The intent of the book is, if you did sit down and read it all the way through, at the end you would have a really good of the process in front of you, for a New Jersey Divorce. Or even if you’re in the middle of a divorce. You’d have a sense of the path that you may wish to follow. And in truth it’s not just one path, it’s a bunch and you have to choose one of them. It lays out what those paths are and it will light up the paths for you and you can start to work on your goals.

If you work on your goals and you have a sense of how to work with an attorney then you’ll be able to see where this needs to go in terms of motion practice or negotiation.

So again, this book—and people may wonder “you’re an attorney, you bill by the hour, why would you spend so much time on writing books or providing free information on your website,” and I can sell the book although I doubt it will make me any money, but we also believe it’s important to inform the public and when I sat down and put my years of experience into this book I hope it provides a guide.

It also contains our firm’s philosophy. Which is you want to get a good deal but you also want to one day go to your kid’s wedding and not hate your ex-spouse. To take some of the insanity out of your life and have some peace post-divorce, which is not easy to do. And I know sometimes I get wrapped up in what’s fair or not fair and certainly we all want to be treated fairly but the book is also about the mindset. Treating your divorce like you’re training for a marathon. Because you essentially are training for a marathon. You need to get yourself in the right head space or you may make decisions you later regret, decisions that may also negatively impact your children.

So, look out for our new book and reach out to us for a free copy of the book if you’re a reader of www.mynjdivorcelawyer.com. I’m really proud of my book and I think—should anyone actually read it–that it can do some good.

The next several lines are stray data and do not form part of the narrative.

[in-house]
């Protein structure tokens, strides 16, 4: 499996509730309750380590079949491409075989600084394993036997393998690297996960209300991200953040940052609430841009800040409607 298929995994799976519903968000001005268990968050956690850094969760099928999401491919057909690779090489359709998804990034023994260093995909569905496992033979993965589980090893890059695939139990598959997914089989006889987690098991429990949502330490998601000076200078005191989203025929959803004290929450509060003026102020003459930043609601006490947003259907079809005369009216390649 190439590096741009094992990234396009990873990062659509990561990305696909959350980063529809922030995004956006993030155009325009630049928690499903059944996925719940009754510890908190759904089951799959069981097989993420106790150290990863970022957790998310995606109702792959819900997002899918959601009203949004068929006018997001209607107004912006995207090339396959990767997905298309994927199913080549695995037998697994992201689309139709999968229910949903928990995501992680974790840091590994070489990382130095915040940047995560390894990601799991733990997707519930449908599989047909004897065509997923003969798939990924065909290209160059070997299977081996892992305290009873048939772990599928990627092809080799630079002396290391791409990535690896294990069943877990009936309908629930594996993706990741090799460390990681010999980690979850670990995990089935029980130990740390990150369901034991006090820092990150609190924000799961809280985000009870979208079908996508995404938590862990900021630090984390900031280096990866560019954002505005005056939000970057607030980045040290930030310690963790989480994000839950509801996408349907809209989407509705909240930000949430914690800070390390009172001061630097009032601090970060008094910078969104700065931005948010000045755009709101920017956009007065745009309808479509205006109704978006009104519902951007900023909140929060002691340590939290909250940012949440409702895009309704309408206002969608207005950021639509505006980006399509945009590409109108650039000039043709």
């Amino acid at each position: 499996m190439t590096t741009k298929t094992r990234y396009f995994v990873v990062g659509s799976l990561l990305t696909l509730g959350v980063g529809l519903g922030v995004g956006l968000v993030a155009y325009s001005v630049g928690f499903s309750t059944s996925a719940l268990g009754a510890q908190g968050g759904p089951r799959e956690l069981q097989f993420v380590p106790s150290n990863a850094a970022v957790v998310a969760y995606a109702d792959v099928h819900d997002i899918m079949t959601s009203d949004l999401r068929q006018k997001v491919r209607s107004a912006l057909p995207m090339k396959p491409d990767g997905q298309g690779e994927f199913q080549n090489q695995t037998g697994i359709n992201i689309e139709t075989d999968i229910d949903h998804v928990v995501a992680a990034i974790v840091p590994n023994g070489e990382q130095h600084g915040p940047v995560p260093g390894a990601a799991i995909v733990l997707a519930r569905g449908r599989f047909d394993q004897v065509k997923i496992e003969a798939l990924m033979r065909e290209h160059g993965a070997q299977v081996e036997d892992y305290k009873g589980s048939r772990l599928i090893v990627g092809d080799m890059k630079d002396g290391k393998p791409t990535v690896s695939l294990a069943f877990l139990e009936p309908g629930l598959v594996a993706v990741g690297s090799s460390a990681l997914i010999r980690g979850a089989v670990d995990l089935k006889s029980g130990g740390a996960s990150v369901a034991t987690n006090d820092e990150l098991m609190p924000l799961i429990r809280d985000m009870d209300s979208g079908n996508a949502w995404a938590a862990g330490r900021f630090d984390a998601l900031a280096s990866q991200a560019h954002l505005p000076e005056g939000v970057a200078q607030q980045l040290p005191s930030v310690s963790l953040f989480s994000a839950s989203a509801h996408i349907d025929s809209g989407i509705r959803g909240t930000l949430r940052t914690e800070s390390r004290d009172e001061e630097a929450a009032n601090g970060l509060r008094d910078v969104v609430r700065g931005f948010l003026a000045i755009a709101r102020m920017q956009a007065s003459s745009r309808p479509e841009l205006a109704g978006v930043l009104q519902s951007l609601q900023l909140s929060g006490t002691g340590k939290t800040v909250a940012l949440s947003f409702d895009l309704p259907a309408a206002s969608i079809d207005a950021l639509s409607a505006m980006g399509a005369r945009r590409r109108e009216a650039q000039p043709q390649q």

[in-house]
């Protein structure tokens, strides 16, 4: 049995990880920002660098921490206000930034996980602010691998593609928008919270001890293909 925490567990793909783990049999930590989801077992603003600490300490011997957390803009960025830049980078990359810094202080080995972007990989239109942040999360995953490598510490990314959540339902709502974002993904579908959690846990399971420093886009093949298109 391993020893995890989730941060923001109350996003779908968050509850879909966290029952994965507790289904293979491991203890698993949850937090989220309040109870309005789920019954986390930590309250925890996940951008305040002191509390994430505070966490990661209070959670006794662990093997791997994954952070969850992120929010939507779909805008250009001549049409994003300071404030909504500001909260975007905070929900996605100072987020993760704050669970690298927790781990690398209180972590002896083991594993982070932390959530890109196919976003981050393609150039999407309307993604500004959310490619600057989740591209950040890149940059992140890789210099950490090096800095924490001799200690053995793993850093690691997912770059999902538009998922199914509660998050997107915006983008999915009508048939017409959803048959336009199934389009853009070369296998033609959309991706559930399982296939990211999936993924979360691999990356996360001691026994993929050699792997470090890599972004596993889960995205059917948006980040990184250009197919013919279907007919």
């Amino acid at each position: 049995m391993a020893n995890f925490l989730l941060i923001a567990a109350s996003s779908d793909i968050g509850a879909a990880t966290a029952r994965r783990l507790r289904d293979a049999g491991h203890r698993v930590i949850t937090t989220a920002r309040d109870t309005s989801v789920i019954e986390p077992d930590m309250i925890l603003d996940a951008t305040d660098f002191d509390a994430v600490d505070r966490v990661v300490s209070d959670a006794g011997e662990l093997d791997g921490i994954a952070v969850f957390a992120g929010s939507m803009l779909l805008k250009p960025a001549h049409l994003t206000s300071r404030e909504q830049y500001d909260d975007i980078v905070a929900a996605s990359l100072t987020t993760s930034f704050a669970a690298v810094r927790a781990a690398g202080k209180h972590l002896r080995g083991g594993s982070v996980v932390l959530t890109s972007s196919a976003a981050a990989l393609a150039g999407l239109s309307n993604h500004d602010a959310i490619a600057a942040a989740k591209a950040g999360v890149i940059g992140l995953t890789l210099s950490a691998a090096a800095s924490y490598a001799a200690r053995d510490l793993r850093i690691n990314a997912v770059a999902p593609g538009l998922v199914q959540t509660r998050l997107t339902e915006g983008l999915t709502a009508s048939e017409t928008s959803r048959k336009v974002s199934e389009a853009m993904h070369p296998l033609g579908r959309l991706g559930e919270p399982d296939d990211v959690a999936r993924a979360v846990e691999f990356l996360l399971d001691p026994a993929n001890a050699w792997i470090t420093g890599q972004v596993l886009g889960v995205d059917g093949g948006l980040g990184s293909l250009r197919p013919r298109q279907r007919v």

Also on our website we’re going to start a video series about how to handle simple procedural topics so check in the coming weeks on videos like how to do a simple Case Information Statement, divorce pleadings, etc. We’re going to essentially take the information on the website and put it into video form. Just like this podcast is an attempt to take information and put it into a different format. Maybe you can listen to this on the way to work or while you have some down time. A lot of people, if you read all day or you’re on a computer then the podcast is another tool to provide resources.

We also do a quarterly newsletter with updates on the law and on Hunterdon County and on our firm. In the coming months and years we plan to keep doing this educational component, which is sort of laughable because as my children would tell you I’m sort of horrible at teaching things, but hopefully not so horrible that I can’t get some information across about the law. So, don’t ask me to teach you how to tie your shoes, but, when it comes to the law hopefully I can do that for you.

And to bring it sort of full circle, what I tell clients is this: if you’re informed it helps you take the reigns of the process. It helps both of us if we can speak from a common language on how to proceed in a case. And also, it helps keep costs down because now you’re not asking every single question, or you’re asking better questions, some things you may even be handling on your own, you’ll know to avoid certain missteps, and you’re sort of doing that on your own time because there is only so much time you will have to speak with your attorney as funds are always limited for everyone.

So these resources will help people have some ownership of their divorce and to cut down on costs because the whole system should be more efficient. Rather than me sending an email to each client about how to fill out a Case Information Statement, for instance, I can send each client one link to the video or send them a link to all the videos for the whole divorce and that can assist them. It will cut down on billable hours because we are more efficient.

And I think at the end of the day that most clients want that efficiency. And they want to be informed. And they want to be a part of the process. And if they don’t want those things then we can always take on a larger role, or maybe their just not a great fit for our firm. Because we want to work with people who want to be informed, and to do what’s best for themselves and their children, and like it says on our website, the most important person in your divorce is actually you, in my opinion. It’s not even the attorney you choose.